“I told her that the great thing about life is you get to pick. You can be whatever you want, pick a goal, work your butt off, and you can do what you want to do,” D’Amato said. “And she says, ‘Well I think I wanna be a mom.’ And I’m like, that’s great, you can be a mom! Then she says, ‘I want to be a doctor.’ And I said, guess what? You can be both! You can be a doctor and a mom. And she said, ‘OK, that’s awesome.’”

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While D’Amato admits she gets twinges of “mommy guilt” when she’s temporarily consumed by training or racing, she also knows she’s providing a strong example to her kids.

“I feel like we really are seeing a cultural shift, especially with women in sport, and I’m proud to be a part of that shift,” she said. “But I think it’s really important to switch that mentality and just allow women, especially parents, to have goals outside of their family and support them as they’re going for it. I feel lucky that I’ve been able to inspire other people, but it takes a village, and I have a very supportive family, so I feel very lucky. I pinch myself all the time.”

3. She Just Set a New American Record in the Half Marathon

Despite a horrific travel experience—which included missed flights, canceled flights, and airports full of exasperated travelers—D’Amato made it to the July 1 Gold Coast Half Marathon in Queensland, Australia, and broke Emily Sisson’s American record by 13 seconds (1:06:39).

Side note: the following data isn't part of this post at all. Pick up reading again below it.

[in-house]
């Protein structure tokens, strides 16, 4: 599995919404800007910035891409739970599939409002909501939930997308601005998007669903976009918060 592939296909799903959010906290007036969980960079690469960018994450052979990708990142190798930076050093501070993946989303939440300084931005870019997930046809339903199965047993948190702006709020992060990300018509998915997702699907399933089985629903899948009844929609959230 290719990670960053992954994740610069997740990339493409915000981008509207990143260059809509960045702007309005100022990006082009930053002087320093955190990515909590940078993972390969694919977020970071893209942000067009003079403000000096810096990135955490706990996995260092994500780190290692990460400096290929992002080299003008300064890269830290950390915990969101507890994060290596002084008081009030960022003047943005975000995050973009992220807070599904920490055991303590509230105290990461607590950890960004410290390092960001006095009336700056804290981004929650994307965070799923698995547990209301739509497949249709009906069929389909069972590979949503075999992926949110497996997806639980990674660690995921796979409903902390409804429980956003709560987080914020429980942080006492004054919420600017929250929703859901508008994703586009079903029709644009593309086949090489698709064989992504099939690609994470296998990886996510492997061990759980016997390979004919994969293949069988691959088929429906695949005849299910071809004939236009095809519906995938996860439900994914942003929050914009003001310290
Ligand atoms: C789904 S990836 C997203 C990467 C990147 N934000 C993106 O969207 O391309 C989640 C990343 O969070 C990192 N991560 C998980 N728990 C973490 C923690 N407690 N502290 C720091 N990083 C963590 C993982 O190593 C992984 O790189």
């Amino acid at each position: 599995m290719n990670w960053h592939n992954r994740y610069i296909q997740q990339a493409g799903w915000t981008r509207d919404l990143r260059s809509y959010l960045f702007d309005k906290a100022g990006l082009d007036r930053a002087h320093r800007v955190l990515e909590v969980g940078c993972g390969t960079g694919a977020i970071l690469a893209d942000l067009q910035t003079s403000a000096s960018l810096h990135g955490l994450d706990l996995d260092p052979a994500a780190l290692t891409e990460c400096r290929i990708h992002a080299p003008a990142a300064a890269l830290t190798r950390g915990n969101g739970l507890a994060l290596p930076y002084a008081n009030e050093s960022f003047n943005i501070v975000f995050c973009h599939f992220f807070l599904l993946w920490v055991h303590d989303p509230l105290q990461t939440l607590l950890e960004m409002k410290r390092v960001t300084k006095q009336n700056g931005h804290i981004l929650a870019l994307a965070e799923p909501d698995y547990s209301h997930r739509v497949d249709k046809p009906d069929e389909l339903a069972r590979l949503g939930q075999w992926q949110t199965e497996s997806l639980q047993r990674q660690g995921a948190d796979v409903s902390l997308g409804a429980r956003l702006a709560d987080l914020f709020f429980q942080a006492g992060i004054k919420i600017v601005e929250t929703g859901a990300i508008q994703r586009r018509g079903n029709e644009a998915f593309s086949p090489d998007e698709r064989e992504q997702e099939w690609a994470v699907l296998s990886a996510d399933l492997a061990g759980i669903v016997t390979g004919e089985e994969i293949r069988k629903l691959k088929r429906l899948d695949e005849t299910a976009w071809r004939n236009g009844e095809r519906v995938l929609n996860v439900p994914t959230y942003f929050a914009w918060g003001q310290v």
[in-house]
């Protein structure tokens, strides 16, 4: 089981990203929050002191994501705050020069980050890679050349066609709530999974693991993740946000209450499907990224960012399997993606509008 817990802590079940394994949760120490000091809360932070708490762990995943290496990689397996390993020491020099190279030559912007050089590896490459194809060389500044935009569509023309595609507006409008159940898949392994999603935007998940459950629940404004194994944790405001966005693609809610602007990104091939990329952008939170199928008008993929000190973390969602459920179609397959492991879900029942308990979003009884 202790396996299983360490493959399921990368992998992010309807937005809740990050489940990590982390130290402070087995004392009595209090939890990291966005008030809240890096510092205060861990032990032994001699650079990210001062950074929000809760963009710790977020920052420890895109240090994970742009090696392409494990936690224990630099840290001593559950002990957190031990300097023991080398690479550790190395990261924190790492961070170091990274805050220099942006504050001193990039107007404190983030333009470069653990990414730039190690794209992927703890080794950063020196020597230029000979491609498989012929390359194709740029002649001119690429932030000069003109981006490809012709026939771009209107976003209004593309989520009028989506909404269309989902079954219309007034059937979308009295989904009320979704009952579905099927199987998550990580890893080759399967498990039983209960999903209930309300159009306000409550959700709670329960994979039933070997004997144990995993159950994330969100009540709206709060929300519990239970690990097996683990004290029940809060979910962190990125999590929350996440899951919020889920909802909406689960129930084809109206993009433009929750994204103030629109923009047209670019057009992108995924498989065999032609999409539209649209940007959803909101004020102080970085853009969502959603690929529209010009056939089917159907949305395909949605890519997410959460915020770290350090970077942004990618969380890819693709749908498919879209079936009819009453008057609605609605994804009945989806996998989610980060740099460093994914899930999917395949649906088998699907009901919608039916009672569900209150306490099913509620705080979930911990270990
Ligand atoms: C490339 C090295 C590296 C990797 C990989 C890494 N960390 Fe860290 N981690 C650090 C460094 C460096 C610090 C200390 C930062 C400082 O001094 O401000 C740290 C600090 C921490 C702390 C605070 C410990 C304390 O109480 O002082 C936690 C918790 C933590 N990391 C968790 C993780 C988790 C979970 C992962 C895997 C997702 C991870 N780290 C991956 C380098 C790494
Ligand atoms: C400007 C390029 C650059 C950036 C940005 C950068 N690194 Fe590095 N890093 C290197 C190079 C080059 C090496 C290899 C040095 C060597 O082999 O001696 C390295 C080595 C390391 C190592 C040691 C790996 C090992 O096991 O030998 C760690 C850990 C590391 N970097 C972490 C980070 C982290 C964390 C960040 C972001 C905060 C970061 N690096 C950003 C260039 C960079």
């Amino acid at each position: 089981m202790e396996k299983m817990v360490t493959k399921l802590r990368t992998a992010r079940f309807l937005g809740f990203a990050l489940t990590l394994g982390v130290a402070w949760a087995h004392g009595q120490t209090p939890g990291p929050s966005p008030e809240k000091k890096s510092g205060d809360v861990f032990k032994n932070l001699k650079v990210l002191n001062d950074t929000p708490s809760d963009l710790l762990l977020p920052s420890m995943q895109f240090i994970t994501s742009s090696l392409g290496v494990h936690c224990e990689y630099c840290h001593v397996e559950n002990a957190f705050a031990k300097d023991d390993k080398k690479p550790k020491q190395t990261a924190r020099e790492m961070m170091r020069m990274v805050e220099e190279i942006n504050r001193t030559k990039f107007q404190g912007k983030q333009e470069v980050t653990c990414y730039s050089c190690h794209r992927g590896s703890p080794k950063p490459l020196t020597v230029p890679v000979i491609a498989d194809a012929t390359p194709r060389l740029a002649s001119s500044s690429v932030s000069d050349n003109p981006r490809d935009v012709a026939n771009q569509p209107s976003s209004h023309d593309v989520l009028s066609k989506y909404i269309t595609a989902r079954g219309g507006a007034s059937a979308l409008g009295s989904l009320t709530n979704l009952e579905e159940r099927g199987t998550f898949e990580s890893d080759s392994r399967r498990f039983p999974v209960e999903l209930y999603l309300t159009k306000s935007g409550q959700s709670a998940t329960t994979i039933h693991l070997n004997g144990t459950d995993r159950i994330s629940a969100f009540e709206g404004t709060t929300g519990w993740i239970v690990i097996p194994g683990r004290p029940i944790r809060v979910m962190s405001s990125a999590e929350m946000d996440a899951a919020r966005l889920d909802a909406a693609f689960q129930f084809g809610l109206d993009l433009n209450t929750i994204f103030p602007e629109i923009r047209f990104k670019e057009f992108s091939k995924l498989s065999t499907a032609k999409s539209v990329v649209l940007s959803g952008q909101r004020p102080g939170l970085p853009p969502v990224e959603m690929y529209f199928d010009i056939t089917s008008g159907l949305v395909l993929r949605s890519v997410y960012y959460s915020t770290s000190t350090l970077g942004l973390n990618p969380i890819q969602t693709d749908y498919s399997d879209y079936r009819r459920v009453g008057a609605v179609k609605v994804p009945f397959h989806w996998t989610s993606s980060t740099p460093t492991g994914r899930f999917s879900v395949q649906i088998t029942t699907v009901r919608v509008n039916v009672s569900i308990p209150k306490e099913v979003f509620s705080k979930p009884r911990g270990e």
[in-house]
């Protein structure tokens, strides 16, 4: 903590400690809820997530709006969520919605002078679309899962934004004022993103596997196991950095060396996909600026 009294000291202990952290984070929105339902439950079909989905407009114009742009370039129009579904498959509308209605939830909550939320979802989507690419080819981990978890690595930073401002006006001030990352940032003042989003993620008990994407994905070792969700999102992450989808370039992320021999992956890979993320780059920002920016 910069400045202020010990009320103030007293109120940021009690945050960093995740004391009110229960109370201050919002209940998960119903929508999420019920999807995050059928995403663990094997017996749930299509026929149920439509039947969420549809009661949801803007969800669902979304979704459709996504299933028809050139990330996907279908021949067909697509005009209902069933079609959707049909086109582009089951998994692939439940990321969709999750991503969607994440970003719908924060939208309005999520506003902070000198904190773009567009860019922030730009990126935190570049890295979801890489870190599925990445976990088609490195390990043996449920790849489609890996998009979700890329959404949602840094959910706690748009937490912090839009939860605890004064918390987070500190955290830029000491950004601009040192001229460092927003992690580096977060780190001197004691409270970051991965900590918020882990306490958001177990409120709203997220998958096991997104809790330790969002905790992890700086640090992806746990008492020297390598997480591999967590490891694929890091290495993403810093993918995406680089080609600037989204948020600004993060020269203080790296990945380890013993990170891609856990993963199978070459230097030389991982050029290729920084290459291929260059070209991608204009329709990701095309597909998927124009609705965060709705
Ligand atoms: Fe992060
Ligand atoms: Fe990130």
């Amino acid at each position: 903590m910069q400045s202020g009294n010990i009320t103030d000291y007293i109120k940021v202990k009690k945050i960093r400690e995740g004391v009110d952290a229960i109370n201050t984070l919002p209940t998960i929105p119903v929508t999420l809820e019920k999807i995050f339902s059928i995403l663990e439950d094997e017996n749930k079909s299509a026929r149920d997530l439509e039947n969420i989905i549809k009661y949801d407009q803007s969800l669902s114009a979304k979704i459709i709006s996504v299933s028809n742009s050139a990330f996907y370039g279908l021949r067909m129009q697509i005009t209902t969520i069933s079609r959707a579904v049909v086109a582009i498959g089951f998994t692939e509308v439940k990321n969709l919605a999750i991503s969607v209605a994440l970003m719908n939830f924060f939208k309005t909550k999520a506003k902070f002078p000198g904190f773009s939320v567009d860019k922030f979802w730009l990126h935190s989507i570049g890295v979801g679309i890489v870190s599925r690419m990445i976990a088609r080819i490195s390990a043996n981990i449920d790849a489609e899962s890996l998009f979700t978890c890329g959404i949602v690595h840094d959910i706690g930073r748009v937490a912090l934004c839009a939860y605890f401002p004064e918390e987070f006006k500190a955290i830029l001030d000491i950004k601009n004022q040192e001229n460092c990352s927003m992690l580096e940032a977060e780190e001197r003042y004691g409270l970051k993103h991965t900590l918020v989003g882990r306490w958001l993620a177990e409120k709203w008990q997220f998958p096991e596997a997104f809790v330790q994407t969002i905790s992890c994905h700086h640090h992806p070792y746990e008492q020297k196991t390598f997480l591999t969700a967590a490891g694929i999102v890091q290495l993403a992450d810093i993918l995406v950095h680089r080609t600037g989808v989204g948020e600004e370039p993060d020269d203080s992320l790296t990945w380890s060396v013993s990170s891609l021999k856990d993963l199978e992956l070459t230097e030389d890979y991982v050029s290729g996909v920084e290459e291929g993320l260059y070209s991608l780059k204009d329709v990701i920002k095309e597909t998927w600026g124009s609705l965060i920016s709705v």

“Oh my gosh. It was wild. I’ve really never experienced anything that bad,” D’Amato said of the travel experience. “But it was a really good lesson learned that, even though that didn’t go perfect at all, I found a way to stay off my feet and just stay positive and not let it get to me.

“I think being a mother kind of hardens you a little bit and just changes your perspective on life a whole lot, so I think I’ve reached these new heights because of the perspective that I had when I wasn’t running. Yeah, it’s been a wild ride, but I love every minute of it.”

4. Last Year, She Was a Replacement Runner at the World Championships

Last year, after setting an American record in the marathon, D’Amato was between training blocks in late June when USA Track and Field called her to see if she would take the place of another injured American runner and compete in the world championships marathon in Eugene, Oregon. She accepted the invitation and finished eighth in the race and, along with Sara Hall (fifth) and Emma Bates (seventh), helped the U.S. to the best overall team finish.

“It’s really hard for me to put into words because wearing a Team USA jersey has been  a huge dream for my whole life,” she says. “When I left the sport and started a family, I felt like I said goodbye to that dream. I kind of mourned the loss of being able to represent my country. My husband serves in the military and is able to do that in his way, and I’ve always wanted to have the ability to do it in my own way. So last year when I got the call two weeks before, my coach and agent were like, you don’t have to say yes. But they could just see it in me that I absolutely wanted to do it. If I’m fit and healthy, there’s no way I’m ever gonna turn that opportunity down.”

A woman with blonde hair and a white singlet celebrates as finishes the marathon
D’Amato crosses the finish line of the Women’s Marathon at the 2022 World Athletics Championships in Eugene, Oregon. (Photo: Steph Chambers/Getty)

5. She’s Prepared for a Fast Race in Budapest